Of course, as soon as I posted yesterday that there were not many flowers around, I started noticing flowers. First the azaleas in my own yard, which are huge and bright pink, so I’m not at all sure how I forgot about them yesterday. This bush is actually taller than my privacy fence, and it isn’t the biggest one around by a long shot.
Yeah, there is a butterfly there, and I know I said I wasn’t going to put any more butterflies in this blog, but I just got all caught up in the thrill of photographing a moving target. Then I forgot to get one of the azaleas alone, and since I do love them, I had to put the butterfly in, right?
Then as I looked around a little more, I started seeing little flowers, like these pretty purple ones that I thought were wild irises but that my son has assured me are onions. I didn’t notice any onion smell around them at all, but he’s usually pretty good at things like that, so I’m listening to him this time. But don’t go writing any horticulture books based on my information.
Maybe in a few weeks I can pull some up and see if he’s right. Free onions would be a nice thing to have.
Later on, as we were passing by in the car, I saw some wisteria down the road a little way. Rather than stop and get out, I walked back to find it again. Wisteria has always been one of my favorite plants of the spring. Like redbuds, it frequently grows by the side of roads, peeking out through all the green leaves like a sweet surprise. This is probably American wisteria, which is native. Other types of wisteria are invasive, although still beautiful. They will take over huge swaths of land and kill all the other plants. There are grape leaves mixed in with the wisteria above.
Along the way back to the wisteria, there were all kinds of little flowers, that are mostly weeds and therefore nameless. I’m sure they have names, but I don’t know what they are. Some of them are so pretty I really don’t understand why we consider them weeds.
This little pink one looks and smells like a very small sweet pea. There are many of them in the grass, but I couldn’t find a good cluster of them. Maybe next week they will be in fuller bloom. Since I have a soft spot for daisies, I really like these little white and yellow flowers, as long as they aren’t in my own yard. They are pretty nasty weeds that grow up into thick, woody plants that don’t ever want to go away. At this stage, they still look all innocent and fresh, which is why they have ever been allowed to grow into the awful weeds they become.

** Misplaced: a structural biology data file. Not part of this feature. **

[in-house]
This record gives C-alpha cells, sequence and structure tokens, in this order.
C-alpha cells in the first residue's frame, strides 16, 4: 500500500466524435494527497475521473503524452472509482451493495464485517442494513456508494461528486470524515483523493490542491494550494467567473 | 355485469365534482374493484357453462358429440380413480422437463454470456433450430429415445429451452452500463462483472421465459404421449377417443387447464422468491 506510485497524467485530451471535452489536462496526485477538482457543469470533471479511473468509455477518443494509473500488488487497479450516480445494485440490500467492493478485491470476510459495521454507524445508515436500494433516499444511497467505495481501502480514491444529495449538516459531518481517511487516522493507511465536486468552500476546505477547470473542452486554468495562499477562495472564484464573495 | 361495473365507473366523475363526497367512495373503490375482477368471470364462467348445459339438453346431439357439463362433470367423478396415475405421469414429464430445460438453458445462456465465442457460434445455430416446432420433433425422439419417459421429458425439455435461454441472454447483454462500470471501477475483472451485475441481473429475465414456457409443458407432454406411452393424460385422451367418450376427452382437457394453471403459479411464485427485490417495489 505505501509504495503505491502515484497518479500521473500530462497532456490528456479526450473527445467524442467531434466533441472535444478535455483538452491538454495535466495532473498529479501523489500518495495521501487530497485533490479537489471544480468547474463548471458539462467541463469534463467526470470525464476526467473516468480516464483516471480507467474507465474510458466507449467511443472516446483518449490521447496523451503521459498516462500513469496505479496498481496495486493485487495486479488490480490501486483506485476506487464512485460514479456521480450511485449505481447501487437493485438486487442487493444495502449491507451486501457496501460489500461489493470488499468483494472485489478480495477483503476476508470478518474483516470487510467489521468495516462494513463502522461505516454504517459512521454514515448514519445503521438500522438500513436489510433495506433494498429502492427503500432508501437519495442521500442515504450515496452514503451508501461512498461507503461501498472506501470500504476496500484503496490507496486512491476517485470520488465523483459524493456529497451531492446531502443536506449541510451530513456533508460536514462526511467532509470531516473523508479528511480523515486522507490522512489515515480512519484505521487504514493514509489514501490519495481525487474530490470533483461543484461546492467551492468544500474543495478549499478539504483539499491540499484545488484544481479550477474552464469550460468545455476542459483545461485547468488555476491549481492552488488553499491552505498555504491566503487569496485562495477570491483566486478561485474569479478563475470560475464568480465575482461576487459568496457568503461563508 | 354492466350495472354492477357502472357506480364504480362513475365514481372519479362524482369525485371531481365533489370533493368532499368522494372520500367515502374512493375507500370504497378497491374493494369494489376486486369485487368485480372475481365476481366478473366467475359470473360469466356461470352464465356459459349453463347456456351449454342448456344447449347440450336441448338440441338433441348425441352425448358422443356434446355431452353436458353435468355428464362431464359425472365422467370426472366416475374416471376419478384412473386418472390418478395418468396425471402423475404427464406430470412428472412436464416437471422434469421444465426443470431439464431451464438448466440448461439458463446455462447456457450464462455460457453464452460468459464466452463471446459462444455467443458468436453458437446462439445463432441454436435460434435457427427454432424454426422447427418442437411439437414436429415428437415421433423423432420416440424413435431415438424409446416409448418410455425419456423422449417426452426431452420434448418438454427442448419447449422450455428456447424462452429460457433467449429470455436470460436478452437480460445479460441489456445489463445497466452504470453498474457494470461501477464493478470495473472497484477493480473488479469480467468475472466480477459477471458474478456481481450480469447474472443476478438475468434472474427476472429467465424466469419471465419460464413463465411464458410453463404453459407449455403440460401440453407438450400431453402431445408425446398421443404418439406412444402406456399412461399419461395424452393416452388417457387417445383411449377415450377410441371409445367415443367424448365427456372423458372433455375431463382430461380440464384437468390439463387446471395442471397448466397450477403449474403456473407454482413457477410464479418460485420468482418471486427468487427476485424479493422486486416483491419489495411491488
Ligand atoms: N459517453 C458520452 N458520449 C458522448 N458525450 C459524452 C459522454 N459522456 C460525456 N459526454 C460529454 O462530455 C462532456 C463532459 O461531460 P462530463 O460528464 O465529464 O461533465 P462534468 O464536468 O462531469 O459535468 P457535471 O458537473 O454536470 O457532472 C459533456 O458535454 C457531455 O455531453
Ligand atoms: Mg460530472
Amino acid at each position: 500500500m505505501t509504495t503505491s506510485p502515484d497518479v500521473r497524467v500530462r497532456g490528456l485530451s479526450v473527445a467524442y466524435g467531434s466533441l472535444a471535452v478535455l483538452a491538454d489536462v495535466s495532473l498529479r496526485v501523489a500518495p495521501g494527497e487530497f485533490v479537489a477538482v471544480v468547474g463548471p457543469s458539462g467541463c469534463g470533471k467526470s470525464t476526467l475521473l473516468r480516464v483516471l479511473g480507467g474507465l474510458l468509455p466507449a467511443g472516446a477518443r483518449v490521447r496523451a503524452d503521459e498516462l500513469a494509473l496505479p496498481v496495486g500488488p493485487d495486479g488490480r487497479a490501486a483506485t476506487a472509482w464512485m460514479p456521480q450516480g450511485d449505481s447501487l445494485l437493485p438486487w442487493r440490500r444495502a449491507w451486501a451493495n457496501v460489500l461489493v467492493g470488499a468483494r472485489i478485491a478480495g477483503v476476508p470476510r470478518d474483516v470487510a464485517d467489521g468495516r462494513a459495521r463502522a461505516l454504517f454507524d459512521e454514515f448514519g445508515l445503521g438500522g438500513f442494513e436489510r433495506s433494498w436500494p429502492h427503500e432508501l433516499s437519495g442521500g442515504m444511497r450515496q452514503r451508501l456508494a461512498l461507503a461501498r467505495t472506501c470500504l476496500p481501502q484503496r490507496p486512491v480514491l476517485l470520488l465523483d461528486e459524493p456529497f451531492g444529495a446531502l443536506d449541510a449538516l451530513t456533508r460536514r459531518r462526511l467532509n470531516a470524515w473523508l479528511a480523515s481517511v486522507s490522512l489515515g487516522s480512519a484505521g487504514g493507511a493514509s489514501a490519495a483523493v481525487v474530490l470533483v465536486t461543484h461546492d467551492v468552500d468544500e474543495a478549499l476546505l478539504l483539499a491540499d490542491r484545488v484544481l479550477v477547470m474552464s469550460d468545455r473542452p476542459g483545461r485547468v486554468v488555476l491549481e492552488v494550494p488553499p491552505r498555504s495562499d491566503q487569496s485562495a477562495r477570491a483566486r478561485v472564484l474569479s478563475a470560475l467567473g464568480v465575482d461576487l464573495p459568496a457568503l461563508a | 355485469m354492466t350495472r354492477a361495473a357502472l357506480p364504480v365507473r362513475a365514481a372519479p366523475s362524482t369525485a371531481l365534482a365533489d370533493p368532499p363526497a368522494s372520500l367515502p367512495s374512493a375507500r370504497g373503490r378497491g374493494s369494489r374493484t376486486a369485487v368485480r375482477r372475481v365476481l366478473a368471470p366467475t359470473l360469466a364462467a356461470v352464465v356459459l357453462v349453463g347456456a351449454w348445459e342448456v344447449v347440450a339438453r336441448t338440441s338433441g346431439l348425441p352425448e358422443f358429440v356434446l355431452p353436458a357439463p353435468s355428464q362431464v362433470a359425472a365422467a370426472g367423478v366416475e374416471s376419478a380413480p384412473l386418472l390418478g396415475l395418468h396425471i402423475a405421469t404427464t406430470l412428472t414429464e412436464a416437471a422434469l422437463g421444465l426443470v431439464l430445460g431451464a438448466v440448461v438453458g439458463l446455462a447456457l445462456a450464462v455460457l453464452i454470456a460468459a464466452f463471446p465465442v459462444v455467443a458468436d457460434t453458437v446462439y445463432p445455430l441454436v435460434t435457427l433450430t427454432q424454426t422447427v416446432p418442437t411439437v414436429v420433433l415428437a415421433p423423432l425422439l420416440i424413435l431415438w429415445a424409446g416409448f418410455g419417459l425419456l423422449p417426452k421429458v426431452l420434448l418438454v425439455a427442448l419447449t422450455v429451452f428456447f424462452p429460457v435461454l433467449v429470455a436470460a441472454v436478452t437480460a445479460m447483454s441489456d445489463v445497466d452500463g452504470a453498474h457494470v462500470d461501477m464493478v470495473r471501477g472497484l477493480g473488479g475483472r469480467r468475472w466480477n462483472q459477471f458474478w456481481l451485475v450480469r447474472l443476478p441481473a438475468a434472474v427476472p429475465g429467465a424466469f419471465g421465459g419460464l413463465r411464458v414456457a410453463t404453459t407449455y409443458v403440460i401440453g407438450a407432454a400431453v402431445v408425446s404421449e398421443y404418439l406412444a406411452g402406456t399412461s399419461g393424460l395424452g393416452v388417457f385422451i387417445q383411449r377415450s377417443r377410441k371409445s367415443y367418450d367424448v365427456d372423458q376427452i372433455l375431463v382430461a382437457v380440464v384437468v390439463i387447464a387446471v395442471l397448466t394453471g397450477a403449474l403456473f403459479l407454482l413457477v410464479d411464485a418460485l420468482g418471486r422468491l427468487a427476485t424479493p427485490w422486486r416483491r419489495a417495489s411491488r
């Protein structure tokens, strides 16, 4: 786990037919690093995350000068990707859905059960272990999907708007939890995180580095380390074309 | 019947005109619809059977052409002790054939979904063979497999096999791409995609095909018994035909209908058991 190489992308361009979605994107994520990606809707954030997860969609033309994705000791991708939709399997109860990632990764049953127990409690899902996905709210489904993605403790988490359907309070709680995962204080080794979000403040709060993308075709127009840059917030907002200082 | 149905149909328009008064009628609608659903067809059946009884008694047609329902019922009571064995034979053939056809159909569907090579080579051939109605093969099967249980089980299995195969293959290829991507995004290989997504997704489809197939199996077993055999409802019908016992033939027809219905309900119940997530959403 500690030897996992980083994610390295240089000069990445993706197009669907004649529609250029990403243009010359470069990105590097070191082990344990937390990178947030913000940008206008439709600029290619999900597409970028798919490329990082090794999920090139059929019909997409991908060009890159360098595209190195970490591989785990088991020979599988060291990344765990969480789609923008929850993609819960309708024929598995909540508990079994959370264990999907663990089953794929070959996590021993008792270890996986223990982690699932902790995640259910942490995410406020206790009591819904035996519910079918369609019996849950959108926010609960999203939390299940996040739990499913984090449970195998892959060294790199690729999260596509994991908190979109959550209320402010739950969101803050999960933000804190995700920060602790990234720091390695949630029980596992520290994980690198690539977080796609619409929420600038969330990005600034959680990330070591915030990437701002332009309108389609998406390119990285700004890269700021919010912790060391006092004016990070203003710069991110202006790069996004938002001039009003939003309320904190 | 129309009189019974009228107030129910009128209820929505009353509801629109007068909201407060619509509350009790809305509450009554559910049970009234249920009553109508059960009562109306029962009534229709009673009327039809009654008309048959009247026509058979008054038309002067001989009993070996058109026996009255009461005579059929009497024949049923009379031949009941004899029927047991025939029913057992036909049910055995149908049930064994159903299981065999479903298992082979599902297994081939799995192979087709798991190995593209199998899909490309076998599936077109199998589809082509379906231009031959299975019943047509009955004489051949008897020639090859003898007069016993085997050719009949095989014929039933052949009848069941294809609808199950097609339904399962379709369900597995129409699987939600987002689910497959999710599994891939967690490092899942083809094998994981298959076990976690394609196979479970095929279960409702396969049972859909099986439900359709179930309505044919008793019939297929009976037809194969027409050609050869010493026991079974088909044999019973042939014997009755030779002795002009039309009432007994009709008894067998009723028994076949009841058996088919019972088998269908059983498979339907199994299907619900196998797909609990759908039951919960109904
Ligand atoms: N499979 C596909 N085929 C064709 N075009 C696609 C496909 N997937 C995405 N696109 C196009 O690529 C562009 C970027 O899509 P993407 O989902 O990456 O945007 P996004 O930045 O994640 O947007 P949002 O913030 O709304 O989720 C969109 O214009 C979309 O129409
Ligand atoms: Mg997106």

Raspberry canes have their flowers out right now, too, or maybe these are blackberries. They both grow wild around here, which sounds exciting and lovely until you realize that the birds love them too and they will all be gone before you see them. Well, maybe not all, but most of them. Every once in a while a few will ripen before the birds get them.
Last night, as I was walking around the block, I smelled honeysuckles. Today, I found some. It’s still early, so most of them are closed and the vines don’t have many on them yet, but aren’t they pretty? These are one of my favorite flowers of the summer, not so much for their looks, or even their smell, but because of the sweet childhood memories of running through the back yard with my sisters. We would take the flowers and pull out the stamen to suck the honey out. Each flower would yield only the smallest bit of honey, but it was so sweet.
It is interesting that not all of the flowers are fresh and young, even this early in the season. One of my favorites is this thistle. The leaves are still green, and some of the flowers haven’t opened yet, but others are already going to seed. I love the white puffs of seeds and the promise of the yellow flowers.
You have probably noticed that it looks a lot like a dandelion, doesn’t it? I had to have it to balance out that butterfly you saw earlier.